Divorce and separation are difficult life changes for children. Increasingly, courts and parents are moving away from the concept of sole or primary custody in favour of shared custody, in an attempt to minimise disruption, and help children cope and adjust.
Shared Physical Custody
Shared (or joint) physical custody means that children spend a large part of their time living with each parent. Shared custody is optional, just as sole custody is optional, although a judge can order either one if he thinks it's in the child's best interest.
Shared Legal Custody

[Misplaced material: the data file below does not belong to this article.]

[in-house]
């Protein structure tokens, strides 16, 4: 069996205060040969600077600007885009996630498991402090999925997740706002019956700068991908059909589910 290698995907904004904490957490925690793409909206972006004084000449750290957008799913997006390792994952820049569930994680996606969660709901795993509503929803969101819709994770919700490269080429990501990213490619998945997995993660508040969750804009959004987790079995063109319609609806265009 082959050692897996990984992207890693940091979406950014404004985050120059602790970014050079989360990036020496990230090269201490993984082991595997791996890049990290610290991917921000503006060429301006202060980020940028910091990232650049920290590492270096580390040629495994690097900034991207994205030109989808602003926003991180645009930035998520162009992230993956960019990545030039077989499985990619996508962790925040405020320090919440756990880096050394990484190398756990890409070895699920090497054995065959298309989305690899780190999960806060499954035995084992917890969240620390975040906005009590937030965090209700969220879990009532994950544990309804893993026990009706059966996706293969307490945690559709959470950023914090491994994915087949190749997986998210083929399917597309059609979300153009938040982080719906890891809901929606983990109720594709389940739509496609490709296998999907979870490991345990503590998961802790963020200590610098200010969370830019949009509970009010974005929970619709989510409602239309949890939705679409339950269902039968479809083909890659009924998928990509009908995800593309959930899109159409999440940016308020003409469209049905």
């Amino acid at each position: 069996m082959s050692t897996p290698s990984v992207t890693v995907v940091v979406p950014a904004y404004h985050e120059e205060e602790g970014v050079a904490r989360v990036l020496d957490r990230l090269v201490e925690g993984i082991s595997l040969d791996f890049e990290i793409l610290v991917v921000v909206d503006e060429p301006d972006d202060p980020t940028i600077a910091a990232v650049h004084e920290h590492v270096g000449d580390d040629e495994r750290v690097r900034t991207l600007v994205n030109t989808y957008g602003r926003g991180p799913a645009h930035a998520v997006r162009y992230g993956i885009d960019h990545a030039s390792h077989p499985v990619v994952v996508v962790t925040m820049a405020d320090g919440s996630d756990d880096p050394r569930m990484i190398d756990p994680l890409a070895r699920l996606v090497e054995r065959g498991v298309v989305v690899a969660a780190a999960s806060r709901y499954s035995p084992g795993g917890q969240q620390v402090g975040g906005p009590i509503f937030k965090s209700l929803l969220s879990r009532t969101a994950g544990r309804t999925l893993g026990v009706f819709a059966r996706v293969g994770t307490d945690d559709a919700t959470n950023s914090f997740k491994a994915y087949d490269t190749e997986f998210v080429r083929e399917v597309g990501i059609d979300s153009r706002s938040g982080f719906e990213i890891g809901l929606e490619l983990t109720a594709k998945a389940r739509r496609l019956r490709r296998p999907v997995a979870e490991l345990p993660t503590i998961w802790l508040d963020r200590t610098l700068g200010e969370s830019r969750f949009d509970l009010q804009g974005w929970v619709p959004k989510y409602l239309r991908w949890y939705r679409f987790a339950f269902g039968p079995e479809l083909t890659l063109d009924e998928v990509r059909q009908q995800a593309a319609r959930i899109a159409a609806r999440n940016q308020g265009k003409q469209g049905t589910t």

Shared legal custody means that both parents have equal say in major decisions about how their children will be raised, such as religious training, medical treatment and education.
There are many options for shared physical custody. Some parents alternate weekends and holidays, some split the week in half, and some alternate months, weeks, or even years. Parents may even opt to keep the children in a single home, and take turns residing there.
Shared custody is an ideal situation for many families. There is less disruption in the children's lives, couples have more support in parenting, and children can have a stronger sense of belonging, as well as adequate time with both parents.
In shared custody agreements, children must often keep complex schedules and be constantly shuffled around, especially if their parents live far apart. If one parent is irresponsible or uncooperative, or if both parents are constantly in conflict, shared custody can do serious emotional damage to children.